Views diverge as SEC rules sink in

To some, the rules are simply a means of ensuring private fund managers apply the same principles as other asset managers. To others, they demand a strong defensive response.

Just over a week ago the US Securities and Exchange Commission approved its final rules increasing regulation of private fund advisers. The most common view at the time was that compliance would result in an inevitable drain on time as well as additional cost (a particular worry for newer and smaller funds), but that this was nonetheless a price worth paying for what appeared to be a step back from the more aggressive approach advocated by SEC chair Gary Gensler.

It’s interesting that, since then, some sharply divergent views have emerged. In conversation with the head of one firm which channels wealth capital into private markets, the following view was expressed: “I think the rules are actually pretty fair. If you think about the explosion of private products and private asset managers over the last decade or two, there hasn’t really been much regulatory change over that period.”

The same source pointed to similar rules already put in place for the broker-dealer market, namely the Regulation Best Interest rule introduced in June 2019. “It had some really good principles to it around duty of care and conflicts and I’d say the adoption of those same principles to private asset managers makes a lot of sense,” said the source.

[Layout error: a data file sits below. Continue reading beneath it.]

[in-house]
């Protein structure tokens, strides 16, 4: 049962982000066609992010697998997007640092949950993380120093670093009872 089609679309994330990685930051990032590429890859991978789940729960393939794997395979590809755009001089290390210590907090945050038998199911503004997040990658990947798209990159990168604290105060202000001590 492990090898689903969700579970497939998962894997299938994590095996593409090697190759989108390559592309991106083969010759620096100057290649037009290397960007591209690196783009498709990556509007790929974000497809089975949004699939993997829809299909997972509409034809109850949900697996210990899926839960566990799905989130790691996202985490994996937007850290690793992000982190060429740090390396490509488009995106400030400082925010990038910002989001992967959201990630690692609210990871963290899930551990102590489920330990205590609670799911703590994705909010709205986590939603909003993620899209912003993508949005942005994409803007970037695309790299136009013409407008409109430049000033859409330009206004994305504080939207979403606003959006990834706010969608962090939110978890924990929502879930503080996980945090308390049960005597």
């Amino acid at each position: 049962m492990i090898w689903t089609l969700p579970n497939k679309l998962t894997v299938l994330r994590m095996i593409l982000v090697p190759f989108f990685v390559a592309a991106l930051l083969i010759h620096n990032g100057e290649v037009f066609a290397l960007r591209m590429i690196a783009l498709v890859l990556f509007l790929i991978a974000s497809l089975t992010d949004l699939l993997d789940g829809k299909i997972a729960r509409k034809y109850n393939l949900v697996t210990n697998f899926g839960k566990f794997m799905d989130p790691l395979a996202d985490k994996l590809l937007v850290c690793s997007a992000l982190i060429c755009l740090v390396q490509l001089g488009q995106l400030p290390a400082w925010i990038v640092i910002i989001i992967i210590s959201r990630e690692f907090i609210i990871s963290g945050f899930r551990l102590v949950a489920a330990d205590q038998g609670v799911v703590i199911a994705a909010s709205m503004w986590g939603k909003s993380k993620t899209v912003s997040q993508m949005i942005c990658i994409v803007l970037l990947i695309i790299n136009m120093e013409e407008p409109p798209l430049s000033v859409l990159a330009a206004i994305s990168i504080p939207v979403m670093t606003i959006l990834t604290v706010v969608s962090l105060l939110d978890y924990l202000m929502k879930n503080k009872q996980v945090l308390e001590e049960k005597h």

The key difference with REG BI is that it encompassed the private wealth/retail universe, whereas private markets are considered largely to be the domain of the ‘sophisticated’ investor. The argument against too much regulation in the private sphere is that contracted terms are a matter for negotiation between parties able to fully understand and appreciate what they are entering into – and, if you don’t like my contracted terms – you can simply go and sign up to someone else’s. Such considerations were of course crucial when deciding what to do about side letter arrangements.

But, in an upcoming feature, Private Debt Investor’s Christopher Faille reveals that he has found the dreaded ‘l’ word being whispered: litigation. Trade bodies have been particularly forthright in seeking to draw a line in the sand, beyond which no regulator shall pass.

The Loan Syndications & Trading Association, for example, although commending the SEC on its exemption of CLOs from the new rules, said in a statement: “This rule, like many other SEC rulemakings, may have been adopted without appropriate regard for the substantive and procedural requirements imposed by Congress on SEC rulemakings and may exceed the SEC’s statutory authority.”

It should be added that it didn’t go so far as to promise litigation, saying only that it will assess the next steps necessary to protect the interests of loan fund managers and investors.

The Managed Funds Association, on its webpage, expressed the same concerns as the LSTA: “The final rule will increase costs, undermine competition, and reduce investment opportunities for pensions, foundations and endowments.”

The MFA also, though, stopped short of promising a lawsuit: it is assessing the final rule and is at work determining the appropriate next steps. But it included litigation as one of the possibilities. The implications of the SEC’s action could yet have some way to run.

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